Rare king cheetahs born in Japan
Two king cheetahs, of which only a few dozen are believed to exist in captivity, were born last month at Tama Zoo in the Japanese capital, a park spokesperson said.
Tokyo: Two king cheetahs, of which only a few dozen are believed to exist in captivity, were born last month at Tama Zoo in the Japanese capital, a park spokesperson said.
The two cubs, which due to a genetic mutation are characterized by the spots on their fur flowing together in lengthwise lines along their backs, are part of a litter of 5 cubs, three of which were born with normal spots.
The zoo plans to begin showing the pair of king cheetahs and their three siblings to the public next month when the weather is warmer, given that these animals are very sensitive to the cold.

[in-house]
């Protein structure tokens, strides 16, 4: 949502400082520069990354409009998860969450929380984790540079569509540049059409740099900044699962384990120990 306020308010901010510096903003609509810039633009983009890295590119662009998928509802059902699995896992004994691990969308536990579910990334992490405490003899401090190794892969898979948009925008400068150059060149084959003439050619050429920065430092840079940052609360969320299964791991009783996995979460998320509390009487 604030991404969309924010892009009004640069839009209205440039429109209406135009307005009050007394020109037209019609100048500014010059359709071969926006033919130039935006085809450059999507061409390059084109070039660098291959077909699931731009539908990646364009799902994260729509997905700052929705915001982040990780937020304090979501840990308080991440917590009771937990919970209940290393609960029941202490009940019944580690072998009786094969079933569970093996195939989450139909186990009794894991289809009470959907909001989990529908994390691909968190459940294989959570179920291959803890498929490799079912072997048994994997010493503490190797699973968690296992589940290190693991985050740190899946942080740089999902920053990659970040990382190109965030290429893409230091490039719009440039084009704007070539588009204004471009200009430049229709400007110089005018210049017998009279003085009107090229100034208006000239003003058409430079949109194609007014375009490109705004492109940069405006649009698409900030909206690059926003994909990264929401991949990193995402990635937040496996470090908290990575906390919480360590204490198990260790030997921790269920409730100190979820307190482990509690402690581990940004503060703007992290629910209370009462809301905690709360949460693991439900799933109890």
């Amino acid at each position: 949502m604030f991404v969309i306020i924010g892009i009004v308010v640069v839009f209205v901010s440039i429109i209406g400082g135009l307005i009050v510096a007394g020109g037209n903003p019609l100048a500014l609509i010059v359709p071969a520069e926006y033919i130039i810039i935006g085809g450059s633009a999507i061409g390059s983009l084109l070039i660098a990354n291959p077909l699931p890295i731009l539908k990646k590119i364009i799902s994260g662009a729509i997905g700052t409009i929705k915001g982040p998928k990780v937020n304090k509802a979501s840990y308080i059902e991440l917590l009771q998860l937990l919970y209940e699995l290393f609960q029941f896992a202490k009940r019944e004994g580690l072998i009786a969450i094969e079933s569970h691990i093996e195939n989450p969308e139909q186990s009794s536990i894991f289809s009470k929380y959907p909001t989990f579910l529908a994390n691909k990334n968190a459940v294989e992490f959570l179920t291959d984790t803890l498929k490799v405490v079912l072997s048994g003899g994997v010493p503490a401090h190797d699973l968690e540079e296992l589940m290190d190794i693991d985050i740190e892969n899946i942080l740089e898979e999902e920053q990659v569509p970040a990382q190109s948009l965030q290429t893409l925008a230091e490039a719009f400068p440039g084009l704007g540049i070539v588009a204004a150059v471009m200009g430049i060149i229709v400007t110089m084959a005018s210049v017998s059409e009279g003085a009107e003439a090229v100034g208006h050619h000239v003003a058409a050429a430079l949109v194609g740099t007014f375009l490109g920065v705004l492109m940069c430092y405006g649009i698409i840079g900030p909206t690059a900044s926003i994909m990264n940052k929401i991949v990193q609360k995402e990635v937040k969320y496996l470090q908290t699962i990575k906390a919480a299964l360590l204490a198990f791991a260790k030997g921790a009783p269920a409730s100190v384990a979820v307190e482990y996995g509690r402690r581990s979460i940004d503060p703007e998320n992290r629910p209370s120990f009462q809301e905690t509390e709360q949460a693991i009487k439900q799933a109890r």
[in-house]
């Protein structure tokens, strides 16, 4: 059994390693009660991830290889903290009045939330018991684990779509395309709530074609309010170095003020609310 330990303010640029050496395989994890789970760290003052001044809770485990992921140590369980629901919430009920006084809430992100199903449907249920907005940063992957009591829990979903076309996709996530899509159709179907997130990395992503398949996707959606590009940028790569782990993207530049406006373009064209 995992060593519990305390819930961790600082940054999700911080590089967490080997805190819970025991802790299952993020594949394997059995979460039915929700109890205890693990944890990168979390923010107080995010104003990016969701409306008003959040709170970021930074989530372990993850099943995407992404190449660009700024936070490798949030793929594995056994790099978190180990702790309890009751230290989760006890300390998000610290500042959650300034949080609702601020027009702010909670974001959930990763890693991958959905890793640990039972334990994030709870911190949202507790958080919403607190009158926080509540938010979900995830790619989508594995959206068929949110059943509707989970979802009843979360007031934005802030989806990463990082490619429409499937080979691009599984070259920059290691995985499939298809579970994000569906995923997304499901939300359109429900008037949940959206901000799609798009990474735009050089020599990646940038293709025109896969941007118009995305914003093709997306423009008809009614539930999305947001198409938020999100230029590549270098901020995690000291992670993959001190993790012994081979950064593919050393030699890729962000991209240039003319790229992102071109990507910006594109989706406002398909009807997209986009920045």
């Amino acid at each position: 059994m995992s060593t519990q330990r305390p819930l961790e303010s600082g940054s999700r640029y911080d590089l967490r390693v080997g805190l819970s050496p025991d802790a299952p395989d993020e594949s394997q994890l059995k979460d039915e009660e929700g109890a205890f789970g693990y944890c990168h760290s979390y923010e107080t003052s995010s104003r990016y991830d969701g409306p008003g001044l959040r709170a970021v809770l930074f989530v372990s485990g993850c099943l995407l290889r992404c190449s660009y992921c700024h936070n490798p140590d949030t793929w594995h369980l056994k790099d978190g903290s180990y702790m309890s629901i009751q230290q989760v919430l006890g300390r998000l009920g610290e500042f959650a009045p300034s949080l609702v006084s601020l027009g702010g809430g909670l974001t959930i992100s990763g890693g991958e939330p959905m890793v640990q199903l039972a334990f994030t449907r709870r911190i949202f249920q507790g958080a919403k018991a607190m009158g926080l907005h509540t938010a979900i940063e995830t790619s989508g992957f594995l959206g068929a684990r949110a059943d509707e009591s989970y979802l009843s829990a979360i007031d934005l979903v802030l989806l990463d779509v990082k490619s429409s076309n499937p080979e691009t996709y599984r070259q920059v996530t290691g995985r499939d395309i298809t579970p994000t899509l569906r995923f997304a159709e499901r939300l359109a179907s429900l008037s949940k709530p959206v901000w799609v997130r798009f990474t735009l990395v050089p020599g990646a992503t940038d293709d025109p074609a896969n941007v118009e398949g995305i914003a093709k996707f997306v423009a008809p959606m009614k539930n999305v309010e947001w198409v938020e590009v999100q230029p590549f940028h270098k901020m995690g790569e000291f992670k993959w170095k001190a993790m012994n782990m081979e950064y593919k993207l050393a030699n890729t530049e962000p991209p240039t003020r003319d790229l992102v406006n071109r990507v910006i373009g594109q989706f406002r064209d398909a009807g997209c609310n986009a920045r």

The mother, a 9-year-old import from South Africa called Sumire, gave birth two years ago to a female king cheetah, for which she is believed to carry a recessive gene that produces this odd skin pattern, even though her own coat is normal.
Tama Zoo, where two other king cheetahs were born in October 2011 called Ibuki and Woshren, is the only zoo in Japan that possesses these unusual felines.